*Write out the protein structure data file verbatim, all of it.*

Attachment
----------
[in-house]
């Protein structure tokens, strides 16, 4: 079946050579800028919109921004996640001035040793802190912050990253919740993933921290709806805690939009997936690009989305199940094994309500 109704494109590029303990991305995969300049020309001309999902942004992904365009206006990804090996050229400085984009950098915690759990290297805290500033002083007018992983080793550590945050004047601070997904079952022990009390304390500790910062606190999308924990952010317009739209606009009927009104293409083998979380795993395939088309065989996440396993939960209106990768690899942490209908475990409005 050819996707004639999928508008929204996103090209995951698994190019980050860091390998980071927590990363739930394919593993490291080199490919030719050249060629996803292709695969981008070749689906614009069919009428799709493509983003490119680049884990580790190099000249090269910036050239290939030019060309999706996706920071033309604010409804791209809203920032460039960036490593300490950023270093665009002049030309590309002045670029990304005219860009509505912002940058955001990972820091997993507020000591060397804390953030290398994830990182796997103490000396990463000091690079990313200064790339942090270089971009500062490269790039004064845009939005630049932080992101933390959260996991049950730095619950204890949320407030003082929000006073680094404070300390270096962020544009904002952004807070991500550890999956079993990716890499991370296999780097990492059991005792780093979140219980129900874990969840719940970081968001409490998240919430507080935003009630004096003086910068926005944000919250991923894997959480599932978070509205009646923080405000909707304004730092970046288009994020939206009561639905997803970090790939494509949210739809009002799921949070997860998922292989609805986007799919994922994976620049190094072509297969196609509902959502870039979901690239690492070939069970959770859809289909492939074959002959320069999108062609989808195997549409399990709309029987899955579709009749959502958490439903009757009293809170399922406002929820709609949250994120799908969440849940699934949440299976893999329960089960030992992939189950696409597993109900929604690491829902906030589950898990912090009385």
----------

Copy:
[in-house]
């Protein structure tokens, strides 16, 4: 079946050579800028919109921004996640001035040793802190912050990253919740993933921290709806805690939009997936690009989305199940094994309500 109704494109590029303990991305995969300049020309001309999902942004992904365009206006990804090996050229400085984009950098915690759990290297805290500033002083007018992983080793550590945050004047601070997904079952022990009390304390500790910062606190999308924990952010317009739209606009009927009104293409083998979380795993395939088309065989996440396993939960209106990768690899942490209908475990409005 050819996707004639999928508008929204996103090209995951698994190019980050860091390998980071927590990363739930394919593993490291080199490919030719050249060629996803292709695969981008070749689906614009069919009428799709493509983003490119680049884990580790190099000249090269910036050239290939030019060309999706996706920071033309604010409804791209809203920032460039960036490593300490950023270093665009002049030309590309002045670029990304005219860009509505912002940058955001990972820091997993507020000591060397804390953030290398994830990182796997103490000396990463000091690079990313200064790339942090270089971009500062490269790039004064845009939005630049932080992101933390959260996991049950730095619950204890949320407030003082929000006073680094404070300390270096962020544009904002952004807070991500550890999956079993990716890499991370296999780097990492059991005792780093979140219980129900874990969840719940970081968001409490998240919430507080935003009630004096003086910068926005944000919250991923894997959480599932978070509205009646923080405000909707304004730092970046288009994020939206009561639905997803970090790939494509949210739809009002799921949070997860998922292989609805986007799919994922994976620049190094072509297969196609509902959502870039979901690239690492070939069970959770859809289909492939074959002959320069999108062609989808195997549409399990709309029987899955579709009749959502958490439903009757009293809170399922406002929820709609949250994120799908969440849940699934949440299976893999329960089960030992992939189950696409597993109900929604690491829902906030589950898990912090009385």